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'Hoping and Praying': Record Flooding Hits Mississippi as Residents Brace for More Rain

Water from the Pearl River floods this northeast Jackson, Miss., home and car, Sunday, Feb. 16, 2020. (AP Photo/Rogelio V. Solis)
Water from the Pearl River floods this northeast Jackson, Miss., home and car, Sunday, Feb. 16, 2020. (AP Photo/Rogelio V. Solis)

Mississippi is facing some of the worst flooding in 37 years as floodwaters have drenched the state's capital.

The Pearl River is continuing to rise in and around the city of Jackson. 

Gov. Tate Reeves declared a state of emergency, warning people that it will be days before the area is out of the woods and before floodwaters will start to recede.

"We do not anticipate the situation to end any time soon. If you have not evacuated yet, we urge you to do so," Reeves said. 

Iretta Sanders, a local resident said she is worried and has considered evacuating the area.

"I'm worried. I'm really worried, you know? And it's a lot to lose because, as I say, those people down there, they lost a lot of stuff in their house," she explained. "A couple of neighbors already evacuated and I'm talking to my husband now. This is something that we might think about doing." 

Sanders anxiously monitored the water level on her street Sunday afternoon. She is most concerned about property damage.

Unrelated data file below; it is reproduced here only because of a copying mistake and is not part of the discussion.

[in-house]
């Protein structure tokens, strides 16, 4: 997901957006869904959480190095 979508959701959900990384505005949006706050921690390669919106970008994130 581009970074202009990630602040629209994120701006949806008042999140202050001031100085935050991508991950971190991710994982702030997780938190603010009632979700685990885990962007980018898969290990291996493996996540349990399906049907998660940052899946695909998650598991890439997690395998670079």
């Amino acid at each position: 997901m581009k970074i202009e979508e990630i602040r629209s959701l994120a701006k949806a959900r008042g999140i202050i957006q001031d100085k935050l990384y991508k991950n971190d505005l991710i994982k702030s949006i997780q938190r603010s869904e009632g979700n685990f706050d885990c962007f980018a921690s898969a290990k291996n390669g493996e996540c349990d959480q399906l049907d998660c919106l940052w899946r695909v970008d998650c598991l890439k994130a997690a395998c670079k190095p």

"I have a lot of money tied up in this house. You can't sell it…because who wants to move in (after this)?" Sanders said. "I'm hoping and praying the water doesn't come this far. I hope it stops where it's at."

In one neighborhood, people paddled canoes, kayaks and small fishing boats to check to on their houses and give a lift to other neighbors.

In the suburb of Flowood, Dale Frazier has been watching water linger at the bottom of his driveway. He has lived in his home for 23 years.

"The water is very close to my house. It could flood; it could not flood. It depends on the crest right now," he said.

A Presbyterian church and several businesses were flooded not far from Frazier's house.

Officials released water from the nearby Barnett Reservoir Saturday night, hoping to control the water levels. "We have some good news today," said John Sigman, who leads the reservoir's operations, during a news conference Sunday afternoon.

Once the river peaks, it will take several days for the water to go down. 

The National Weather Service tweeted that more showers and thunderstorms were predicted for Monday.

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